I have a full plate today so no full “report” on last night’s debate, but will put down some random thoughts below and invite all who are interested to comment. (Photos by Matt Vecchio added at bottom of post).
Main impression: All three candidates – Ron Speakman, Mike Chapman and Verne Dickerson – presented themselves well, spoke cogently, and provided a couple hours of interesting, civil discussion before a packed conference room. I don’t know how many people but it was probably in the neighborhood of 100+ with standing room only … the photos may give a better idea. Anyway, it was the best-attended and most substantive local political event not conducted under party auspices in at least a couple years (based on personal experience). Nice work by the organizers!
Impressions of the candidates – in the order they were sitting:
Ron Speakman: Best public speaker of the three; he was the only one who had actual applause lines. He made some good points about management at the Sheriff’s Office – why DO they have so many deputies manning the metal detector? One of his challenges was to tell how his extensive stretch of time in the business world would translate to being a good sheriff, and I think he did that well by referring to the inherent, unique difficulties of being at the top of any large organization. His proposed “self-deportation” solution to illegal alien crime is unique and has rightfully received a good amount of discussion. OPPORTUNITY FOR IMPROVEMENT: Prior to the debate, I had heard from people who follow law enforcement issues that Ron’s numbers regarding the increases in various types of crime in Loudoun County may need to be fine tuned. He referenced a fair amount of data and I could not judge how much of it was accurate – he was corrected on one point by one of the other candidates. He seems to be a very clear-thinking individual and I would like to feel certain that his information has been double-checked.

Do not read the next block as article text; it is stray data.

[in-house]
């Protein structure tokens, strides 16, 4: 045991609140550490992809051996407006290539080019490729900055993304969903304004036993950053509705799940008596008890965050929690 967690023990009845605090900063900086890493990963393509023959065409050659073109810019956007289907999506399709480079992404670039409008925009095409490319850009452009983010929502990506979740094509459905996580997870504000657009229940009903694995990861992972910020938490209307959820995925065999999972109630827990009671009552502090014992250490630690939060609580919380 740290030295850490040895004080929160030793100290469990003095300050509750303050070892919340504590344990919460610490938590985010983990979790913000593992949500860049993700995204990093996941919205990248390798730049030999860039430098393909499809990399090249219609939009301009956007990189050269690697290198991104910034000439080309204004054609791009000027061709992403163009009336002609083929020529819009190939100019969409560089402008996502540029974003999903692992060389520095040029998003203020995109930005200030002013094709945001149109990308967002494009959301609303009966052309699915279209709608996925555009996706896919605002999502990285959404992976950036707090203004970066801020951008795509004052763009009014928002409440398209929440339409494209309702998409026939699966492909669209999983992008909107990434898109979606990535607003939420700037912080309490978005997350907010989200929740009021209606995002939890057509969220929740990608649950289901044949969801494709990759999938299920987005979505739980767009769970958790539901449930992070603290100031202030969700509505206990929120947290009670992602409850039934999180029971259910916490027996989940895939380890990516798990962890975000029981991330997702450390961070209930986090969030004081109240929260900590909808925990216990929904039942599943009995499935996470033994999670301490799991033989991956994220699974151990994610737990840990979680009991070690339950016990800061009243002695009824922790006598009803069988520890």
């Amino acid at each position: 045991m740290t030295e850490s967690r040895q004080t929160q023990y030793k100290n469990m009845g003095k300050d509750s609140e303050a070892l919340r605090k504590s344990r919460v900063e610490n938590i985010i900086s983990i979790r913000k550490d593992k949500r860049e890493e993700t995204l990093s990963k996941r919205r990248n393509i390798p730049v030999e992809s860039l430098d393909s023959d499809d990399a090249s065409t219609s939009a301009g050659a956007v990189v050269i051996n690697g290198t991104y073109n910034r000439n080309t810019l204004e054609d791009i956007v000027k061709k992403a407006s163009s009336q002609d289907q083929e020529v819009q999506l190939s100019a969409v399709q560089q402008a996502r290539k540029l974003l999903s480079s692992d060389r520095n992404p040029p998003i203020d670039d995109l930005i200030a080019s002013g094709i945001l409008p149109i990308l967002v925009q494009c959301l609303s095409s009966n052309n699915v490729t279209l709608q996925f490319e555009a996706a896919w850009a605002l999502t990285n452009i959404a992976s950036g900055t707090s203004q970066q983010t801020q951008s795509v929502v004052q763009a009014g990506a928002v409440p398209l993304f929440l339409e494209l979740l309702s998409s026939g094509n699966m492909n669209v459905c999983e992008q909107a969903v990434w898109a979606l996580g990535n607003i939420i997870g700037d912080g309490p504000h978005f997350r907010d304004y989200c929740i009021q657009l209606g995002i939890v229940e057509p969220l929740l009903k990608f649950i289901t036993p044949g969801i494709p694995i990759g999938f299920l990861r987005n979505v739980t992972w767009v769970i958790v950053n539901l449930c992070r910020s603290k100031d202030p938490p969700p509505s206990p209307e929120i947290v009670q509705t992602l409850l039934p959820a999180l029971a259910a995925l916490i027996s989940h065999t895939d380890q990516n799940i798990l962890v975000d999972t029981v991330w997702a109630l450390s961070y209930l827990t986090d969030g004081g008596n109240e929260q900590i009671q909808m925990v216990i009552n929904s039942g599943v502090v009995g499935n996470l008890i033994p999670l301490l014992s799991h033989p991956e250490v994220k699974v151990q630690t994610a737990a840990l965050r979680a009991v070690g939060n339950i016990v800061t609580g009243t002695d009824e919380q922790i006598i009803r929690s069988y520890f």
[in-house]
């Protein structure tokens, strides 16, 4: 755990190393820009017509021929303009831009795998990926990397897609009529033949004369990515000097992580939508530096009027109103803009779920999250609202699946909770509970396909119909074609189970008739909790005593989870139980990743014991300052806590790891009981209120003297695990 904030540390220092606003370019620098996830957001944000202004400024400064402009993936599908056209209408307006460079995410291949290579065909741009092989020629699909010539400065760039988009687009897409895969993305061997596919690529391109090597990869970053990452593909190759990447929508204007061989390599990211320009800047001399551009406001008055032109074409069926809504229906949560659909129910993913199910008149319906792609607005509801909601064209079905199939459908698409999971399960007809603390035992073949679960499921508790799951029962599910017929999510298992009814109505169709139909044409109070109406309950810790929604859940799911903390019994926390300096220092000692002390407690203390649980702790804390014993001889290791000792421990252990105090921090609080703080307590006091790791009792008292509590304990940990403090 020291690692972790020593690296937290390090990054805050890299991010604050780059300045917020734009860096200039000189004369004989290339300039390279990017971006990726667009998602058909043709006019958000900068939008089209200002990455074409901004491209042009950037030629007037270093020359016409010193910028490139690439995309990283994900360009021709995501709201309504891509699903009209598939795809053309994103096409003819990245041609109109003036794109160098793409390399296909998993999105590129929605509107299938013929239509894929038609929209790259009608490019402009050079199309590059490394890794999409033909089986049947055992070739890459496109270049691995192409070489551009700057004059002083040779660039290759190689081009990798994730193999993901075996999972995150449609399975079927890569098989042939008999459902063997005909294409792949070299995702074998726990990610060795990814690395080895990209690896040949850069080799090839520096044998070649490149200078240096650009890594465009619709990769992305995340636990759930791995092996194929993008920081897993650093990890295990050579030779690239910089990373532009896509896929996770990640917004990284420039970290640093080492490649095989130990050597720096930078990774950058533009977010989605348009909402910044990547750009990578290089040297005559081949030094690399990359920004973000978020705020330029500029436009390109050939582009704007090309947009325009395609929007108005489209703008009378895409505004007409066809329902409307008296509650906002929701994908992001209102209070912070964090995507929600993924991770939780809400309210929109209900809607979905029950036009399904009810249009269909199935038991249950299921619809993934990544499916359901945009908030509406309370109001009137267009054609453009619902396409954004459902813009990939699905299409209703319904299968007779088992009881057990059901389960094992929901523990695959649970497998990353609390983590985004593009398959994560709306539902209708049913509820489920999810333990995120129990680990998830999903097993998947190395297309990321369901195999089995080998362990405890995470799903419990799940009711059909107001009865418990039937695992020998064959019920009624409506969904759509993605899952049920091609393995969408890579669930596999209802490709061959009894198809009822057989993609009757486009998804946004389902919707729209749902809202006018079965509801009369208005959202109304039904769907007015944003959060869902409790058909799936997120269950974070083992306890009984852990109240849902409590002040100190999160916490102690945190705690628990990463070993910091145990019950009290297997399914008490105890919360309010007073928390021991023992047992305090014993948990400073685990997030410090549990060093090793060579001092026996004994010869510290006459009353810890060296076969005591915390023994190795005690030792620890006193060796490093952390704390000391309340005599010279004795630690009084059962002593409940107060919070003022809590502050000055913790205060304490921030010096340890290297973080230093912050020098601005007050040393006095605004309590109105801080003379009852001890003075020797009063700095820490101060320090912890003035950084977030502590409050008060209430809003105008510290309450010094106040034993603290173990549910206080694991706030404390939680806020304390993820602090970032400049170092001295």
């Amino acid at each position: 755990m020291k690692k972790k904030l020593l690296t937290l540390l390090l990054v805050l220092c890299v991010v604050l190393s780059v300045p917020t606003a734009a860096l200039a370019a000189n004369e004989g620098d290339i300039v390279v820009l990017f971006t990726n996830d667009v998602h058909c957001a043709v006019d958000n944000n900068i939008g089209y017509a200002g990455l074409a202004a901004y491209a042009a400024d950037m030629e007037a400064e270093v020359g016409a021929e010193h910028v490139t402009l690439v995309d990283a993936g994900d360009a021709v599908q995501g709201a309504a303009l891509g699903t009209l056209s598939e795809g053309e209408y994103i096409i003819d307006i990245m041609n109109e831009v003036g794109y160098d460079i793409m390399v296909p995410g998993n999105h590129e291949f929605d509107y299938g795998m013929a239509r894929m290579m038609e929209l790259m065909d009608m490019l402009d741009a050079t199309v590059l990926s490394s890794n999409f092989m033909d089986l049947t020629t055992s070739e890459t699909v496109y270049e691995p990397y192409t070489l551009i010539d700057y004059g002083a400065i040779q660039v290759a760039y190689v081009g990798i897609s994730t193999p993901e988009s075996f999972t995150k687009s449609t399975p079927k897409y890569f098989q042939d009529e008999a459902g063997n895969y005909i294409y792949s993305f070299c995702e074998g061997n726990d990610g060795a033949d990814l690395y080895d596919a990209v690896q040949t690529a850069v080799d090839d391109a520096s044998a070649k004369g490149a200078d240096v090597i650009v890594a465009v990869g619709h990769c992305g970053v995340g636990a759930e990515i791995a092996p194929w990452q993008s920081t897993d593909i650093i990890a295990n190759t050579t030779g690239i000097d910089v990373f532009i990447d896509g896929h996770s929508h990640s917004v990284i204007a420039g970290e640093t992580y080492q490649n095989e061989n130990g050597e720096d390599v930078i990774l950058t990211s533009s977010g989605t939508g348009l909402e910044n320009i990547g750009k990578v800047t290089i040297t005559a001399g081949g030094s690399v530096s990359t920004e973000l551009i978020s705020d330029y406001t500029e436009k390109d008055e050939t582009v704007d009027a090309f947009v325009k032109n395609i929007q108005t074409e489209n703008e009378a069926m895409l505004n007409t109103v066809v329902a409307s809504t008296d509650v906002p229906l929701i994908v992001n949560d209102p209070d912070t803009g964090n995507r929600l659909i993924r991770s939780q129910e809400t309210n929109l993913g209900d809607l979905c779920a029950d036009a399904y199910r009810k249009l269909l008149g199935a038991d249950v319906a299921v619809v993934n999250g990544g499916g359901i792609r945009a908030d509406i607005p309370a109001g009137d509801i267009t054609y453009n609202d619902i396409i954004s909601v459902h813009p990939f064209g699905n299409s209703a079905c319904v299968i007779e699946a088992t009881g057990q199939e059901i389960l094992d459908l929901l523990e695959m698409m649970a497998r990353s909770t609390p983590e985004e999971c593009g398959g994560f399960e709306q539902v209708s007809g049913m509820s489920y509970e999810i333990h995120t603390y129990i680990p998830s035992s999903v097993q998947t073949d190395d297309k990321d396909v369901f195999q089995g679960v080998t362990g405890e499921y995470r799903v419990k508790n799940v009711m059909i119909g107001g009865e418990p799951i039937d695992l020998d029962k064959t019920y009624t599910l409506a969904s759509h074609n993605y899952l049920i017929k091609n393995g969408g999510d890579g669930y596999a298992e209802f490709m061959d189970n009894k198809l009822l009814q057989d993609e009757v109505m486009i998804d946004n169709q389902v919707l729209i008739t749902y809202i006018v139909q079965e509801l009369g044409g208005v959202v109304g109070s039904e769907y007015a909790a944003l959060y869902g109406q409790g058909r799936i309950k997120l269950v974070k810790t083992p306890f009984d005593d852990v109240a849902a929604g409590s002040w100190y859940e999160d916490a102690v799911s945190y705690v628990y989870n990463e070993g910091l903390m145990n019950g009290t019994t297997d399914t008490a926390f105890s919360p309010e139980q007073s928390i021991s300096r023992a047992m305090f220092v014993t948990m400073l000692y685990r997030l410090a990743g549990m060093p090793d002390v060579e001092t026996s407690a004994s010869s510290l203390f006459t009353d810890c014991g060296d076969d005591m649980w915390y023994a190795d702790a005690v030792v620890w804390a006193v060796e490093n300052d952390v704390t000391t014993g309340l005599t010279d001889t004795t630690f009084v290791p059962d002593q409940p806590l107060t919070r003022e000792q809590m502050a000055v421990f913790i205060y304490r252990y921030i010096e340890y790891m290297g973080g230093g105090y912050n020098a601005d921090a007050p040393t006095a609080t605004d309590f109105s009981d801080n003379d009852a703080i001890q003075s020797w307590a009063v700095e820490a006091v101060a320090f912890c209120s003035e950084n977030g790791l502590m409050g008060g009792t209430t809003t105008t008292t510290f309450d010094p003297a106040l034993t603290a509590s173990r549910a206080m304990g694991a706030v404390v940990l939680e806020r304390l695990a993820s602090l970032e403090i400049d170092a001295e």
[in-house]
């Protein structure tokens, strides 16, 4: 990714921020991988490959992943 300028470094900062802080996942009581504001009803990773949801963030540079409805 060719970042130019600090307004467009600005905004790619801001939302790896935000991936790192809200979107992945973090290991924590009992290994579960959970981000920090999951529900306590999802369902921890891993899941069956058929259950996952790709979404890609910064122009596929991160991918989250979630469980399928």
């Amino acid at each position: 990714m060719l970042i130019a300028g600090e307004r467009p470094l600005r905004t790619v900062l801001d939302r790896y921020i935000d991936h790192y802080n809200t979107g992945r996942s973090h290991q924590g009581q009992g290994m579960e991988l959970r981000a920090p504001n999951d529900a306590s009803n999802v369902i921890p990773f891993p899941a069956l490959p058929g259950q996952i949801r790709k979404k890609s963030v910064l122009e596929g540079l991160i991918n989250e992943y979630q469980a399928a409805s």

Mike Chapman: One of his strongest arguments is the importance of recent service in law enforcement and experience in various levels from local to international, and he made it well; in the answers to a few questions he pointed out innovations of the past ten years that would come into play if he was the sheriff and practices he had seen elsewhere that could apply here. His closing statement, delivered without notes, was by far the strongest. As my neighbor noted, “he seems the most confident.” Because of my caveat regarding the next candidate, Mike seems to be the one who could best walk into the Sheriff’s Office and speak the same language as the deputies, and he noted he would look to promote from within. OPPORTUNITY FOR IMPROVEMENT: Sometimes Mike gives the appearance of having a clearer idea of what he wants to do than he is able to communicate, and sometimes when the question only requires a 10 second answer he will try not to waste the rest of the allotted time. Plenty of public speakers do this, and they don’t need to, in my opinion; there are probably coaches who say otherwise. Most of his law enforcement experience is beyond the local level which connotes both positives and negatives.
Verne Dickerson: On the difficult question of “what would you do to address youth crime?” he was the only one who had a really substantive answer – involving new programs, one in collaboration with retired athletes. Though soft-spoken, Verne projects that he knows what he is talking about, has a quiet confidence that I would imagine deputies would pick up on – he seems like a reticent public speaker but when he speaks he is articulate and makes perfect sense. For every question his response indicated he was competent to handle that issue. OPPORTUNITY FOR IMPROVEMENT: He needs to explain exactly what the deal is with Mark Davis (candidate who dropped out and is now supporting Verne, and brings the “recent, local experience” element). Unless I am missing something, I think Verne still has to spell out whatever the position is that Mark will hold, because otherwise the combining of resumes is confusing. As with Mike Chapman, Verne has to really explain the positive aspects of bringing experience primarily from other levels – in Verne’s case, FBI.
Photos of the individual candidates are by Loudoun County’s own renaissance man, Matt Vecchio of the Loudoun Times Mirror. Thanks, Matt!